So yeah... took this a few weeks ago with a crop sensor dslr and a 250mm lens. No real effort involved at pointing at the moon and pulling the trigger. Yes, it costs a bit more, but it's not an insane amount and it's infinitely more useful.
  17. aarond12 macrumors 65816


    May 20, 2002
    Dallas, TX USA
    Not to mention the image quality is SIGNIFICANTLY better than the Night Sky MiniScope. I got better images using a $50 kid's telescope than the MiniScope. I could clearly see Saturn's rings where as the MiniScope can't even get a sharp picture of the moon.
  18. Moonlight macrumors 6502a


    Jul 9, 2002
    Los Angeles
    While I agree with what you are saying, you just rewrote what ALL beginning to astronomy websites say almost word for word.
  19. jclo Editor


    Staff Member

    Dec 7, 2012
    The team behind the Night Sky MiniScope at iCandi Apps has asked me to share their response to my review:

    I would like to take this opportunity to let you know what we are doing as a direct result of your review, and would appreciate it if you could share this as an “update” on the review to your readers, as we feel it’s important that they know we really care about our products and customers.

    Your review highlights many positive things about Night Sky MiniScope, but also highlights areas where our product falls short, and we want to do what we can to put this right. The first area is the ‘Mini Tripod’. The MiniScope and Mini Tripod both fit into the cloth bag supplied in the package, and are undoubtably very portable which was our main intention. The Mini Tripod is intended to be placed on a ledge or table, and never on the floor. It is there to simply steady the MiniScope and assist you in fixing on an object. We made Night Sky MiniScope with a universal fitting so customers can easily attach it to almost all tripods, should they wish to have the MiniScope higher off the ground as you did in your review. As a result of your experience, we have decided to improve the experience by in the future supplying an improved tripod with telescopic legs with Night Sky MiniScope. Whilst still being quite small and portable, the improved tripod will allow full movement of the MiniScope, and also allow it to be high enough off the ground to easily view the iPhone screen. We will include a telescopic tripod soon with Night Sky MiniScope.

    In terms of your experience of the app crashing occasionally when using the MiniScope mode, we’re running further tests and fixing this right now. We did not experience crashing on our tests, but one crash is one too many, so we are doing more in depth testing and fixing this. It will come as a free software update for all users soon. Also we would like to point out, users do not have to buy a paid version of Night Sky to use the MiniScope mode. Full MiniScope functionality comes in our Lite version, which has all of the MiniScope features free of charge.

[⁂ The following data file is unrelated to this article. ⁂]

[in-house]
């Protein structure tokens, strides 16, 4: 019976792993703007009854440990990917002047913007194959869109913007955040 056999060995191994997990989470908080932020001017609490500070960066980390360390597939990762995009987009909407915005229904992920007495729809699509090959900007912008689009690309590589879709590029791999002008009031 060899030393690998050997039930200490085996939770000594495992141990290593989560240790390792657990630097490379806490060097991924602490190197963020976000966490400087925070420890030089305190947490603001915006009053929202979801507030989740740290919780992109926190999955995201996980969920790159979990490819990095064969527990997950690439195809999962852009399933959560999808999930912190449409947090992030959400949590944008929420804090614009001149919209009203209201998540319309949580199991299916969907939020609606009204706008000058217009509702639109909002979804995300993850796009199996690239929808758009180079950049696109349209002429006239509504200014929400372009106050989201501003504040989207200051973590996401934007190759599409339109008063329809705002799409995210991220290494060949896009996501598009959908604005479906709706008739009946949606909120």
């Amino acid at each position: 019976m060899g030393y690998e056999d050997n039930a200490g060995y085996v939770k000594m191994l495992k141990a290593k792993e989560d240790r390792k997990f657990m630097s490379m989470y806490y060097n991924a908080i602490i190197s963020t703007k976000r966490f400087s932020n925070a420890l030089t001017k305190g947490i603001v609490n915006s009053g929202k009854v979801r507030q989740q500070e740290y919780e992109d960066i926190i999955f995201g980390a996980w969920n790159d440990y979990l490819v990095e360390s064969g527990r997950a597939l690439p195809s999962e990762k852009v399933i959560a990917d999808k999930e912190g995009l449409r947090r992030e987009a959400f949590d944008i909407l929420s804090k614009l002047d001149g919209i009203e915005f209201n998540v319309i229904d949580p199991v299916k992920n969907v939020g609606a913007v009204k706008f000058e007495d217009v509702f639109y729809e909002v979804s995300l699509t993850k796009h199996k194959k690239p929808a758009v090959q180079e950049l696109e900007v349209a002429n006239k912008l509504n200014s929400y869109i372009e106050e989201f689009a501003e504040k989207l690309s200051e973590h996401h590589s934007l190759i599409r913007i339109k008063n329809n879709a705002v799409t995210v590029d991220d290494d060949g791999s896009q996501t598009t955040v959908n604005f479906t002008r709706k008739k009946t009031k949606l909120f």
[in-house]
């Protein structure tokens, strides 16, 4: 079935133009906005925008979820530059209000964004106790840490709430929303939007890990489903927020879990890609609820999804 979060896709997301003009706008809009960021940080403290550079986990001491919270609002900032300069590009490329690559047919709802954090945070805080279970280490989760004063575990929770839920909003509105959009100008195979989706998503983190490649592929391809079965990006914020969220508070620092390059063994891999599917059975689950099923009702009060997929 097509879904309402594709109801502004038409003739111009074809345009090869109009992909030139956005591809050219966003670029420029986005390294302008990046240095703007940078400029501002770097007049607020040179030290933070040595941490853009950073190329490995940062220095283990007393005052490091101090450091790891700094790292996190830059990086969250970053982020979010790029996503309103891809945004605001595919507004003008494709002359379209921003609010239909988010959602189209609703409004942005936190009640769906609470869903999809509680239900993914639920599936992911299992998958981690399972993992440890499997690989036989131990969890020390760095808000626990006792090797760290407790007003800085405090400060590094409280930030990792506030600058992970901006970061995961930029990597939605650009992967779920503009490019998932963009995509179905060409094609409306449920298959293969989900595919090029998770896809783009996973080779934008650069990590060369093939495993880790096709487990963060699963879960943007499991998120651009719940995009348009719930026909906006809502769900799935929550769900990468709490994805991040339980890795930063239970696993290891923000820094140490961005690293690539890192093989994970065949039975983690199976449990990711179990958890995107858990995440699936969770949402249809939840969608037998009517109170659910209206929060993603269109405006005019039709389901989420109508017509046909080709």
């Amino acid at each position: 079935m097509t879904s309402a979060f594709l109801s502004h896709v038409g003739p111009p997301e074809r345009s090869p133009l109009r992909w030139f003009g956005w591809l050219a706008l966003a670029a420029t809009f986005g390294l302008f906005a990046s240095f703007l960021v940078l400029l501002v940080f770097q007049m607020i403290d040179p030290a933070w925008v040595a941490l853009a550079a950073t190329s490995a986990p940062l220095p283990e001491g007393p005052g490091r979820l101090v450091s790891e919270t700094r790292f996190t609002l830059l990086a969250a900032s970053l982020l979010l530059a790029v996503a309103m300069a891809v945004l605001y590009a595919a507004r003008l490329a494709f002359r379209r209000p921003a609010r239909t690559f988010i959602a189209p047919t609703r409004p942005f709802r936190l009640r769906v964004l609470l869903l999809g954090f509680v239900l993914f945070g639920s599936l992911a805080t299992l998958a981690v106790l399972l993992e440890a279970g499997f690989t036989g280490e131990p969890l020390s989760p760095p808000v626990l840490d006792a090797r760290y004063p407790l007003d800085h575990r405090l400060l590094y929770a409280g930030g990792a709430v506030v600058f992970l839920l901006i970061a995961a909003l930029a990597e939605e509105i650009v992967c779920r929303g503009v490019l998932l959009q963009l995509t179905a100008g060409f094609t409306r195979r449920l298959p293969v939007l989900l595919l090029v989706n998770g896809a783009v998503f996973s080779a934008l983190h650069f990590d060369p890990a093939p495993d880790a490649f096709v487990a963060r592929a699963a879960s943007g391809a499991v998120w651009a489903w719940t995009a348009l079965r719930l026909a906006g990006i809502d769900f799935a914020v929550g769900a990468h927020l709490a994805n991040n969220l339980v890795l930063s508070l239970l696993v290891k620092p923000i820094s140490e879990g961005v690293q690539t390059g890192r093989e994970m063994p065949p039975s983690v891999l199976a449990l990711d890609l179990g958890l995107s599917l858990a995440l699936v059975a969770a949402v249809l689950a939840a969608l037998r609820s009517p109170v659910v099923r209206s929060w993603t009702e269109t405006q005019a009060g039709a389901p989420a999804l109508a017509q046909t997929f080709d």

In terms of image quality, Night Sky MiniScope is not a full size telescope which is why it’s marketed as a MiniScope. Due to its portability, it is not always possible to get the results that you would from a full size telescope. We have been transparent with what can be achieved with the raw unedited images in our gallery on our website ( However Night Sky MiniScope can easily be taken anywhere, whether on camping, on a hike, or just kept in the glovebox of your car, so the likelihood of you having it when you need it is far higher than a full size telescope, especially in low light pollution areas. It’s very easy to set up. During our research and development we tried larger solutions, however the trade off in better image quality compared to the size and complicated process of setting up all the parts, made the MiniScope solution more consumer friendly. We would also like to point out that astrophotography is never a quick instant process, patience and time is required to obtain better quality images regardless of what product you are using.

    In terms of price point, it’s worth noting that our $349 price point also includes 24-48hr international shipping via UPS. This is from the UK, and shipping actually costs us between $70 and $100 USD dependant on customers location. iCandi Apps also pays all taxes and custom duty into the US and all other countries on the MiniScope. Every MiniScope also comes with a full 1 year warranty, and we offer great customer service. As stated in the review, the materials used are of the highest quality, a full aluminium shell, not plastic which most comparable products are made of. We could lower the price of the MiniScope then charge for shipping and leave it to the carrier to collect duty from the customer, as lower priced products do. We could use cheaper materials, but our emphasis was on quality of the product and creating a seamless ordering experience. So when comparing lower priced products, these factors should be taken into account.